Why single-out public sector labor unions and not include a report on (or at least comparable data on) financial institutions, pharmaceutical companies, real estate lobbyists, or even business and trade associations (which include businesses that contract with the government)? In fact, if the influence of money in politics is such a key issue for the IPI, why would they not call out donors to Illinois’ Republican candidates in the 2014 election, who received $41.1 million compared to $31.8 million for candidates of the Democratic Party? Why not call attention to the fact that Bruce Rauner received $575,000 from the Illinois Manufacturers Association alone (and a total of $3.73 million from “miscellaneous manufacturing and distributing” donors) in 2014 and now Rauner is proposing a permanent extension of the Manufacturer’s Purchase Credit, which was set to expire later this year? How is a beneficial government tax credit subsidizing employers much different from a wage increase for state employees? It is ridiculous to single-out public sector labor unions and completely ignore the larger problem.
The only true way to reduce the influence of money in politics is to pass a constitutional amendment overturning Citizens United and allow for a fair, publicly-funded system of campaign finance. Until then, a public sector employee’s voluntary contributions to a union’s political activities fall under his or her constitutional right to freedom of speech. The IPI is being overtly political here.
Report quote: “It should serve as a tool… to help public employees understand whether they are getting their money’s worth”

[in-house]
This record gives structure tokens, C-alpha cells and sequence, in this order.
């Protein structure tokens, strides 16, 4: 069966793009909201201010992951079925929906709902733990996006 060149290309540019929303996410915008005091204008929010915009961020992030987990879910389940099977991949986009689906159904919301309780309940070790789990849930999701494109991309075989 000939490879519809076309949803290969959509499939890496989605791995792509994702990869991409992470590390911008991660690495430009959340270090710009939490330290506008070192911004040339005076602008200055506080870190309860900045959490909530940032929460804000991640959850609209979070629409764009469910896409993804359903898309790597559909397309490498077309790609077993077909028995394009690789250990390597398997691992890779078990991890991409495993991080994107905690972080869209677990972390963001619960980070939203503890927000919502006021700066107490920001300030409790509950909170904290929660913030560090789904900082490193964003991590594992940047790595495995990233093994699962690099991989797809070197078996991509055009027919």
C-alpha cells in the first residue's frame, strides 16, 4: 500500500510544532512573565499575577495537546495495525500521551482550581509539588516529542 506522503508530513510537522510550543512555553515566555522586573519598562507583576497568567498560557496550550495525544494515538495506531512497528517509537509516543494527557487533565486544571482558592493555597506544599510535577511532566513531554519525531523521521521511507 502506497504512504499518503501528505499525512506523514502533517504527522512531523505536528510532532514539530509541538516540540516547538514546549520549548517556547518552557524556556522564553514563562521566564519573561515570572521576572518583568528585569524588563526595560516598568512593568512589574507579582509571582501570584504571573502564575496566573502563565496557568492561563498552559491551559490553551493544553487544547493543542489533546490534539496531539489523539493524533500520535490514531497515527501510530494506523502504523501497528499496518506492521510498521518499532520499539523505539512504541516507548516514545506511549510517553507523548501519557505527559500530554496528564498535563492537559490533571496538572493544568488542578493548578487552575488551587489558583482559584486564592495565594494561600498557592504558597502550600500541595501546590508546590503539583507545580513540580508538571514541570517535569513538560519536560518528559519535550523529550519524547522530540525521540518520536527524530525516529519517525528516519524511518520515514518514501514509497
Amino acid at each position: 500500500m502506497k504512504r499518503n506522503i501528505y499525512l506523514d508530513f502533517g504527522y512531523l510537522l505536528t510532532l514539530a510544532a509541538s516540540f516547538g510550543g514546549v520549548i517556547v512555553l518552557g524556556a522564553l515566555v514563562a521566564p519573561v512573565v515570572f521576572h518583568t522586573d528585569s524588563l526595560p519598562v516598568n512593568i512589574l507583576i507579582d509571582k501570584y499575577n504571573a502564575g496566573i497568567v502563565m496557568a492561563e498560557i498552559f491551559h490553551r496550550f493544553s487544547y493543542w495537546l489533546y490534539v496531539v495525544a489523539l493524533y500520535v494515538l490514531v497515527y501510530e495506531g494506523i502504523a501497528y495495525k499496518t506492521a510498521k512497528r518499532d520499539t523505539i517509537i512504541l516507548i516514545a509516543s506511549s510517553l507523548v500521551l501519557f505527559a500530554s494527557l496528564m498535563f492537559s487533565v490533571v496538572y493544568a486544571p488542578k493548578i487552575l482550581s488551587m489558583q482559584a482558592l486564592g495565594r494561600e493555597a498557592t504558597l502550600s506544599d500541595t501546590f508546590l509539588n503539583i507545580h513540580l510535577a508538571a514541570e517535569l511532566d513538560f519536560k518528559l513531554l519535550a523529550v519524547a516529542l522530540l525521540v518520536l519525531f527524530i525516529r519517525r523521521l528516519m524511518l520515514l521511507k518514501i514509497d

The IPI breaks down a union’s “functional spending” into the following categories: 1.) Representation; 2.) Political; 3.) Contributions, gifts, and grants, 4.) Overhead; and 5.) Administrative. The report does not define these categories. Do administrative costs cover the administration of the contract? Does overhead cover employee salaries – i.e., the people who actually do represent the members? Is spending on the union headquarters or on membership events or on meetings covered under representation? Without clarification from the IPI, government employees who are represented by a union should be skeptical of their numbers. Additionally, the amount of time spent on each activity (rather than money, because different items simply cost more) could be what is truly important.
However, regardless of how a labor union apportions its “functional spending,” outcomes matter more than the process. In last year’s The State of the Unions 2014: A Profile of Unionization in Chicago, in Illinois, and in America (PDF), ILEPI, the University of Illinois at Urbana-Champaign, and the University of Chicago found that union membership raises the average worker’s hourly wage by 21.4 percent in Illinois (regardless of whether they are in the public or private sector). Unions also provide members with improved working conditions, better health and retirement benefits, and a voice in the workplace. The typical state employee should be far more concerned with the outcomes of his or her representative collective bargaining unit, not the breakdown of functional spending.
The IPI is condemning Illinois’ hard-working, middle-class teachers, police officers, and firefighters and blaming them for years of mismanagement by Illinois officials (in both Democratic and Republican administrations). It is, to be frank, absurd.